How many bible stories can one book reference? We opened, as you might recall, with Cain & Abel. Now our Hero is informed that the decision he has to make requires the Wisdom of Solomon, which launches into a brief retelling of the tale. We get it, Ms Bylin, you’ve read your Old Testament, very good.
This chapter is almost entirely from Slovenly-Beau’s point of view. He speaks with the lawyer, who tells him he’s found an aunt of the girls, but the aunt only wants the oldest one. While telling the lawyer to offer the aunt money to take them all (or none), he notices that Dani and the girls have left the ice-cream shop, so he dashes out to the street and chases them to the parsonage. Okay, I admit to being amused when the reverend’s wife, upon seeing Dani and the children being followed by the Slovenly-Beau goes and gets a shotgun. Mwahahaha. But then she recognizes him and hugs him, dammit. The book could have been far more interesting. She tells Slovenly-Beau that he is slovenly, and to go take a bath, so he does. But first he goes to the saloon—even though he hates saloons. He doesn’t drink, he informed Dani in chapter one (and neither did the Hero of the previous book. Must be a trope—no drinking allowed.) There he finds information about Clay Johnson, and we get some backstory of how he’s been chasing the killer for several years and through several states. It’s declared to be a game of cat and mouse, but frankly it just suggests to me that Beau isn’t a very good bounty hunter.
The bit from Dani’s point of view is just of her running down the streets with the girls, hoping she doesn’t trip (as she wore nice shoes to meet her bethrothed-who-is-now-dead.) While running she notices the sun glint off of some metal, and is reminded that God had told people to turn swords into ploughshares. Good grief. That’s 3 individual bible stories referenced, can we go for 4? It almost makes up for the lack of Heroine Doing Christian Things.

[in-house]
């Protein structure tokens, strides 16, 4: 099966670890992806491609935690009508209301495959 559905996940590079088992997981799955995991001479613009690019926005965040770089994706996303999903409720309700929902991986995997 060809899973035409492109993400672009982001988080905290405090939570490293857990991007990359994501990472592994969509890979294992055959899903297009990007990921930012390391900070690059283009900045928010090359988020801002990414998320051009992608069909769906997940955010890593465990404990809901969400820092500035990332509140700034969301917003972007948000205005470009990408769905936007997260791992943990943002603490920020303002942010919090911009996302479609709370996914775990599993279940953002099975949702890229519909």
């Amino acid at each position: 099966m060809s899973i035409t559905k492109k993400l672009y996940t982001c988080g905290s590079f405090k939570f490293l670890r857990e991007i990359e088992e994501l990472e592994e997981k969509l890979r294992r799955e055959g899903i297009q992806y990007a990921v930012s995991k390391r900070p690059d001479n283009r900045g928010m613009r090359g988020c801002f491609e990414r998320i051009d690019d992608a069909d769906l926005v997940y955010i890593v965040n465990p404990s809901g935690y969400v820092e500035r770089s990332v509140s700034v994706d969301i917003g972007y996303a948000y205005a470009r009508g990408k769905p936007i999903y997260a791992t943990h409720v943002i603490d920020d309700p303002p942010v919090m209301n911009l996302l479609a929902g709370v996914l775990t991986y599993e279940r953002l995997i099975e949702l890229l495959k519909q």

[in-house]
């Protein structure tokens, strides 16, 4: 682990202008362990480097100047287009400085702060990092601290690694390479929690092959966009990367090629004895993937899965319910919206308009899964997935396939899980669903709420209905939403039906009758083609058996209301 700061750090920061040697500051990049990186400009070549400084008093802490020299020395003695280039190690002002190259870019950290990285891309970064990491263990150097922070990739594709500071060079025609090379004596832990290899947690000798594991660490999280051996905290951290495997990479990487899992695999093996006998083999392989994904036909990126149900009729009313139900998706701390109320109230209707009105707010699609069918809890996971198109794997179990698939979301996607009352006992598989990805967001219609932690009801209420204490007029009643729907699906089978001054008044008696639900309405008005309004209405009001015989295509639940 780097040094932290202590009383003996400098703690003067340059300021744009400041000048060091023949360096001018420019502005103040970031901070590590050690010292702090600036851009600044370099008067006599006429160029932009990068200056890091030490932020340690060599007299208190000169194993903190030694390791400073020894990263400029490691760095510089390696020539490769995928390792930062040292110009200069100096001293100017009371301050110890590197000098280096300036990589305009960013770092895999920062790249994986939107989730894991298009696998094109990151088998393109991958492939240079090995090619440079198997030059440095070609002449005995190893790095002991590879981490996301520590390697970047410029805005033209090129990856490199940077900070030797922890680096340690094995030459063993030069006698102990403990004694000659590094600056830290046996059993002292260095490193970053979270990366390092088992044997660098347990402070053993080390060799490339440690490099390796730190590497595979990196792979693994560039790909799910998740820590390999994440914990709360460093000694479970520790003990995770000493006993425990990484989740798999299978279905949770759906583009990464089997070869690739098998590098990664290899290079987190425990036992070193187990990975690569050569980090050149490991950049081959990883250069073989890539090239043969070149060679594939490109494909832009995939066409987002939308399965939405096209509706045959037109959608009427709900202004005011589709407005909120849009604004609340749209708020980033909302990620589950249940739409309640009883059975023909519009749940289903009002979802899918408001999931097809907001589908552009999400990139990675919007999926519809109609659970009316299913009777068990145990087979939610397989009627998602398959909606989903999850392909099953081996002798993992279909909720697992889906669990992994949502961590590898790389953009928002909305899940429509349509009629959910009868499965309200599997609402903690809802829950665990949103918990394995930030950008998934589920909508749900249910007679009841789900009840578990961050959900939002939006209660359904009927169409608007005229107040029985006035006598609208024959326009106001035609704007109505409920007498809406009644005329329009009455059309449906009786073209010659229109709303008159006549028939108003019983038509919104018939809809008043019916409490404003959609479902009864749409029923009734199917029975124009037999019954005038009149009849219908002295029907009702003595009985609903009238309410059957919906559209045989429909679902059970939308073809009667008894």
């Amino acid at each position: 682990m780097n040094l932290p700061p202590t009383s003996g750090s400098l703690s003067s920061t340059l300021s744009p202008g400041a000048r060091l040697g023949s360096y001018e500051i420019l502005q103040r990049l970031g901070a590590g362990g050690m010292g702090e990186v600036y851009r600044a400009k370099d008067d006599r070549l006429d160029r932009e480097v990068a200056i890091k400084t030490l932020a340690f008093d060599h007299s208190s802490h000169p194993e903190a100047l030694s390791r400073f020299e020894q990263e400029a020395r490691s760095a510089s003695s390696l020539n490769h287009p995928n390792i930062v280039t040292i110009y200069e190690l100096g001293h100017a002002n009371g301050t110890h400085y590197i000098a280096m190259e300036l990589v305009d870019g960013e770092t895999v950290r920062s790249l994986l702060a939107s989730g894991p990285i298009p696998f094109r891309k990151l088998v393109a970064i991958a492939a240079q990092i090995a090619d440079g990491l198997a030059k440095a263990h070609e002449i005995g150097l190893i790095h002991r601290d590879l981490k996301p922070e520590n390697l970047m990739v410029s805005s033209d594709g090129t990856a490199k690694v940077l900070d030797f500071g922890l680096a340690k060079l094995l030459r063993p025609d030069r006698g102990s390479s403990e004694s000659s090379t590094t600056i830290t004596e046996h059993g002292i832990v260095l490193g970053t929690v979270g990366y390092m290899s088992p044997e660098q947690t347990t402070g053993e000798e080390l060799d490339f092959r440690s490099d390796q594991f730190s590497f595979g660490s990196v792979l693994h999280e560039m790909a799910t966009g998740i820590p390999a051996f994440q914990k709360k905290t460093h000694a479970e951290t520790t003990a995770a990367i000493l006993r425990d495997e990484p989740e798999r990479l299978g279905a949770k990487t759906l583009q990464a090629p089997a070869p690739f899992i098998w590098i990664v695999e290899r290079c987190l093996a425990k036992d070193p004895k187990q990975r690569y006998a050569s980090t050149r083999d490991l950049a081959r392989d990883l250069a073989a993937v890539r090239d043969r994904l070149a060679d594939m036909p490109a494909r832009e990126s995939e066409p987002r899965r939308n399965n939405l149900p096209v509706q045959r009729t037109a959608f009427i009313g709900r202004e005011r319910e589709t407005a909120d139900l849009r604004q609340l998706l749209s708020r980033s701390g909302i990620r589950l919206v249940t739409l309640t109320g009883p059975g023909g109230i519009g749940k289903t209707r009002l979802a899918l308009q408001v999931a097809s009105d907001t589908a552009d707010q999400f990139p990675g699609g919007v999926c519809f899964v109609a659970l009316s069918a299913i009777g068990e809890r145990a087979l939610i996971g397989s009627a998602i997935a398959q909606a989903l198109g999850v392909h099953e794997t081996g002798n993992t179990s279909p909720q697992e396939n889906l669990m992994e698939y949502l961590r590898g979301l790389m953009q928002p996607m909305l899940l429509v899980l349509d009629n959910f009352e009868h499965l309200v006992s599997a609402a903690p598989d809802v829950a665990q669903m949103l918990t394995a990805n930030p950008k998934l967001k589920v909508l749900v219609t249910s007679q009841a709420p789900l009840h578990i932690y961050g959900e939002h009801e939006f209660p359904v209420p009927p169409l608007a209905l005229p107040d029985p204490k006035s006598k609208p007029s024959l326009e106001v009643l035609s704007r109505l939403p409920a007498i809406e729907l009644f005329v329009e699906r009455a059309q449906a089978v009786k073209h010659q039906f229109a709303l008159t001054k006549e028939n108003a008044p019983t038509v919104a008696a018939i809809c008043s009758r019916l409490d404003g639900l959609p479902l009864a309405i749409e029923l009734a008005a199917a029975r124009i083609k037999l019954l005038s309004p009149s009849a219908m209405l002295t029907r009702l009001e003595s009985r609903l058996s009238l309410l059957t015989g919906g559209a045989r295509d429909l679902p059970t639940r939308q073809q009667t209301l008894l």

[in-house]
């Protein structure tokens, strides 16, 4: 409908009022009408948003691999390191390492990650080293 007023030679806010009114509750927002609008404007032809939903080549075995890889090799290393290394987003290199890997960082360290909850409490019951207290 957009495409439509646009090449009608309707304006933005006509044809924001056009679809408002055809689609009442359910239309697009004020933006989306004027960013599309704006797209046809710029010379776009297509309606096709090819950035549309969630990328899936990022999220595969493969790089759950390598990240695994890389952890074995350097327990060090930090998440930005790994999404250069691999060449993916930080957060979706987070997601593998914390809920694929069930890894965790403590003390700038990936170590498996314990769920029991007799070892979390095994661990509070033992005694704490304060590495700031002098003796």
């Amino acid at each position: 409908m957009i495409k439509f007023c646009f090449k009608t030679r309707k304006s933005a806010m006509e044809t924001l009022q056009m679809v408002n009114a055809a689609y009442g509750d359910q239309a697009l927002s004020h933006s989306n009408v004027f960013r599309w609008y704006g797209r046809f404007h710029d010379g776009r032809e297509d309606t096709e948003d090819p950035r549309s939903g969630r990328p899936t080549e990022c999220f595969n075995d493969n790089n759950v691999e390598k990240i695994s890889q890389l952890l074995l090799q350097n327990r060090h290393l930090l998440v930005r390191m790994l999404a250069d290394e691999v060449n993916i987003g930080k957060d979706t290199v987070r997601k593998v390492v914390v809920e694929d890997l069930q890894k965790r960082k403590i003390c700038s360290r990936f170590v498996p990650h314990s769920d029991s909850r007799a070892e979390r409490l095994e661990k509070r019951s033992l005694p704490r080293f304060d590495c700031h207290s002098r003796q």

Favorite line of the chapter: “The cows had no mercy…” (43). It’s better without context, so I shan’t give you any.
But this is pretty good, too: “He blinked the image away, but the rage stayed in his blood, swimming like a thousand fish” (52). Seriously? A thousand fish? That’s
the best metaphor she could come up with?
The first half of this chapter is Dani’s perspective—the reverend’s wife, and then the reverend as well, tell her the backstory of Soon-to-be-Clean-Beau’s wife’s death. She gets very sad and goes to the church to pray. Now-Clean-&-Fresh-Beau arrives and the reverend tells her where Dani is (in church) and he’s all, “I can’t go in there!” but finds her crying in the cemetery. Why it took the author 16 pages of boring exposition to tell us this, when I could do it in a paragraph (admittedly sans details), I do not know.
One bible story referenced—the reverend looks like Moses about to deliver the 10 commandments. And four instances of the Heroine Doing Something Christian.
I’ve decided that the book is better if you take all the metaphors as truth, like the one in chapter two, where Slovenly-Beau lives between the canyons of good and evil. To that end, I share the following:
“At the sight of his wife, Reverend Blue’s face turned from stone to living flesh” (56).
She’s the anti-Medusa!
“He put bibles in jail cells for men who spat at him” (60).
The ones who kept their saliva to themselves got copies of Vogue.
“I rode into their camp and introduced the Father, Son and Holy Ghost” (60).
Then everyone sat and had tea and crumpets.Read Next Review Entry